I am a Ph.D. student in Economics at Duke University. I study firm behavior in response to technology improvements and government policies. I will be joining University of California, Davis, in July 2022.

Primary Field: Trade, Macroeconomics, Regional Economics

Secondary Field: Public Economics

Here is my CV.

You can contact me at xian.jiang@duke.edu.



Tax Policy and Lumpy Investment: Evidence from China VAT Reform

(with Zhao Chen, Zhikuo Liu, Juan Carlos Suarez-Serrato and Daniel Yi Xu), Accepted, Review of Economic Studies

  • A universal fact of firm-level data is that investment is lumpy: firms either replace a considerable fraction of their existing capital (spike) or do not invest at all (inaction). This paper incorporates the lumpy nature of investment into the study of how tax policy affects investment behavior. We show that tax policy can directly impact the lumpiness of investment and that the effectiveness of tax incentives in stimulating investment depends crucially on interactions with investment frictions. We illustrate these results by studying one of the largest tax incentives for investment in recent history: China's 2009 VAT reform. Using administrative tax data and a difference-in-differences design, we document that the reform increased investment by 36% and that this effect is driven by additional investment spikes. We then simulate the fiscal cost of stimulating investment through different tax policies using a dynamic investment model that is consistent with the reduced-form effects of the reform. Policies that directly reduce the likelihood of firm inaction (e.g., investment tax credits) are more effective at stimulating investment than policies that only reduce the tax cost of investment (e.g., corporate income tax cuts).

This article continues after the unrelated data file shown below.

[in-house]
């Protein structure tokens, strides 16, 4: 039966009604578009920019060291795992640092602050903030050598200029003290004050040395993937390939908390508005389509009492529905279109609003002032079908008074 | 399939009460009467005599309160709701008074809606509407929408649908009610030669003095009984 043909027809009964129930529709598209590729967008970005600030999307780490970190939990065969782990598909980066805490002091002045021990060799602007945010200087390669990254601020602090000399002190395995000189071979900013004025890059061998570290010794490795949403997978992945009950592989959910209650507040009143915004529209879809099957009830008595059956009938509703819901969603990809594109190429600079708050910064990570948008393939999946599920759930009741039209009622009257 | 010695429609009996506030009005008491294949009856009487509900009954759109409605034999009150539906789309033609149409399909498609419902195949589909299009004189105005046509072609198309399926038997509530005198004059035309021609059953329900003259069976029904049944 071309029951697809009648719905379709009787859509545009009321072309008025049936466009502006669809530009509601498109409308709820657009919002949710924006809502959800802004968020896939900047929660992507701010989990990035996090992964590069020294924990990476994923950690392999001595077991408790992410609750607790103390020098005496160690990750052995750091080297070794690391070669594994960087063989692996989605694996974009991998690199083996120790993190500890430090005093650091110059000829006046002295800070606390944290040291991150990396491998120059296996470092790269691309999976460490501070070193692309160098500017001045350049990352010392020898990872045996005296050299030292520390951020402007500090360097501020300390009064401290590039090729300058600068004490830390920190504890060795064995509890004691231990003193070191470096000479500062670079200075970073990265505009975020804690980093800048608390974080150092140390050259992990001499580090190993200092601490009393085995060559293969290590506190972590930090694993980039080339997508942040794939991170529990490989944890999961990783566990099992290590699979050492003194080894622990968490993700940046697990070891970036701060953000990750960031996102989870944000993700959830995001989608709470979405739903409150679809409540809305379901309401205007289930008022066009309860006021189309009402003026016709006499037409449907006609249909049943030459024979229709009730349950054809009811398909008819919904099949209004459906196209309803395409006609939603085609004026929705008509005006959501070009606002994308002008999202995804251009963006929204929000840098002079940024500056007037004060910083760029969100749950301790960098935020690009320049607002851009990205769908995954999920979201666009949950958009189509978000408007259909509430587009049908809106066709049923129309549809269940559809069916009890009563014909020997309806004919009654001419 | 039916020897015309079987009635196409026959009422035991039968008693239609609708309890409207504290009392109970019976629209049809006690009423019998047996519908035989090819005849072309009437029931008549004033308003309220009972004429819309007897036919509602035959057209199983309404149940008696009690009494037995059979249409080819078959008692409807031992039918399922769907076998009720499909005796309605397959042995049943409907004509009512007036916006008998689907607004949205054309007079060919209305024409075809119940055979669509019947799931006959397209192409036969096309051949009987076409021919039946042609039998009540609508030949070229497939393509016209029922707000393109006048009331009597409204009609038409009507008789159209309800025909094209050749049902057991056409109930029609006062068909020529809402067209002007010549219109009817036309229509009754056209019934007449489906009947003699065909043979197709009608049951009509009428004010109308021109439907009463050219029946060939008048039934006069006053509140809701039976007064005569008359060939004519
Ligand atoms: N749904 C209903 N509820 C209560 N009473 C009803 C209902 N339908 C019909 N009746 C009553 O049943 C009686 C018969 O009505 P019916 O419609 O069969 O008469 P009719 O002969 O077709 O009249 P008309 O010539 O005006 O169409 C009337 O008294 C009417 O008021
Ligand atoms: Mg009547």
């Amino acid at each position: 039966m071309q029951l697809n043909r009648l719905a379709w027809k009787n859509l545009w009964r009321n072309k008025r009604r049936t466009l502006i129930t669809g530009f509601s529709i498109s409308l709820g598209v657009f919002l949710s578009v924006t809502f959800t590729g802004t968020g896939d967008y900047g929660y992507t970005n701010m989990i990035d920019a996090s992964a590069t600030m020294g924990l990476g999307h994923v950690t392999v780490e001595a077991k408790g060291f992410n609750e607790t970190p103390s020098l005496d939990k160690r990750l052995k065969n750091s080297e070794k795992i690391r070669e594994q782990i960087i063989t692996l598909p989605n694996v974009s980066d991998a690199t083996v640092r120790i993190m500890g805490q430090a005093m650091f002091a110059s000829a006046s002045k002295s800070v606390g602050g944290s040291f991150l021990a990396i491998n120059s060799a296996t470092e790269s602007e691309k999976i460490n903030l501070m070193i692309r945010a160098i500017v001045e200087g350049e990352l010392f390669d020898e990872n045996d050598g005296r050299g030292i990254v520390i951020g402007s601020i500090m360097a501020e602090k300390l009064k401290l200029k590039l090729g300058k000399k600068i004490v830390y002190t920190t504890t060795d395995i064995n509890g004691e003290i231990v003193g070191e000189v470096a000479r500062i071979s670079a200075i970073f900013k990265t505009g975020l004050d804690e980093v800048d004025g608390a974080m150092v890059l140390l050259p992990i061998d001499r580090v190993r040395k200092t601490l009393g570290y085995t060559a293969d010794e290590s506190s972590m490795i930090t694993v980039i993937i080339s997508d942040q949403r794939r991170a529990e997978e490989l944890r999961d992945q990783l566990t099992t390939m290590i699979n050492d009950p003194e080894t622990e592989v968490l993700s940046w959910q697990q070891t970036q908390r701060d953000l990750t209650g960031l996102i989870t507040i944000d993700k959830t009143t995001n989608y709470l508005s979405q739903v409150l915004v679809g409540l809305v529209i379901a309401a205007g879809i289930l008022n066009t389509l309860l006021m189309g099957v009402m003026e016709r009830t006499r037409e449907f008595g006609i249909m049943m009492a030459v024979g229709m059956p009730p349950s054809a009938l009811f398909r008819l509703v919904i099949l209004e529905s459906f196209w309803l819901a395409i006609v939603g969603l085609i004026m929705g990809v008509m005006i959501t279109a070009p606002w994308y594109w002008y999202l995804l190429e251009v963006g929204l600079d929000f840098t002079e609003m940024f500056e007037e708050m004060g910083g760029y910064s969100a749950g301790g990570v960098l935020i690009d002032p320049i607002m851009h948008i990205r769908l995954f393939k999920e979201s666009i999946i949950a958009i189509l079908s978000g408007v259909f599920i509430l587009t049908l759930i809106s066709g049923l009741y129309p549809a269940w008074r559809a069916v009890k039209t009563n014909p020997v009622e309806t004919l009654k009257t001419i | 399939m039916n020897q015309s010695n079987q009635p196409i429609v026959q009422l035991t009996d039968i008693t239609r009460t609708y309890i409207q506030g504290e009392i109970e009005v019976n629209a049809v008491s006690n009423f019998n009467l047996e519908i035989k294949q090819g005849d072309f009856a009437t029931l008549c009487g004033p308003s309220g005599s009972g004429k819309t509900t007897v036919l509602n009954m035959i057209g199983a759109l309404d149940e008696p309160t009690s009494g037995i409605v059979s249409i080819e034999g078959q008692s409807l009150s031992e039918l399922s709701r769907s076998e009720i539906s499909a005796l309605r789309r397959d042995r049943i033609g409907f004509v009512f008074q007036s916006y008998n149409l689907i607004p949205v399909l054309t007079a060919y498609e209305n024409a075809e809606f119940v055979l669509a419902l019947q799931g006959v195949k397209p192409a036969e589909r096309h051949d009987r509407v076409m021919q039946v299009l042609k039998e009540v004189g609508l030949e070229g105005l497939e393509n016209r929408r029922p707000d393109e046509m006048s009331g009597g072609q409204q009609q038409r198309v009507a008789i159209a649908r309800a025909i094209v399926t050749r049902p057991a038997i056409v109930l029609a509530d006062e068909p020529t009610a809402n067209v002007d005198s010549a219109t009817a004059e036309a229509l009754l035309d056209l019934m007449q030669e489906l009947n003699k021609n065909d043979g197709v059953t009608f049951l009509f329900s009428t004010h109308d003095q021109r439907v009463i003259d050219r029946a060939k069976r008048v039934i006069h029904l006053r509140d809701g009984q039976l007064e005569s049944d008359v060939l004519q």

Information and Communication Technology and Firm Geographic Expansion (Job Market Paper)

Urban Economics Association Student Prize (Honorable Mention)

  • Information and communication technology (ICT) can widen firms’ geographic span of control by reducing internal communication costs. Combining comprehensive establishment-level datasets with ownership linkages, geographic locations, and ICT adoption, I document that firms with more advanced technology have both higher within-firm communication and larger geographic coverage. Exploiting natural experimental variation from the Internet privatization in the early 1990s, I show that better access to ICT helped firms expand geographically. Using a model where firms endogenously adopt ICT, choose multiple production locations, and trade domestically, I estimate that the Internet privatization increased overall efficiency by 1.1%. Compared to a trade-only model, a model with multi-unit firms predicts that efficiency gains are larger and more geographically dispersed. Policy counterfactuals show that to improve local welfare, a policy coordinated across locations that improves ICT access can be more effective than uncoordinated local policies.


  • R&D Mobility (with Rahul Gupta and William Kerr)

  • Information and Communication Technology and Firm Product Scope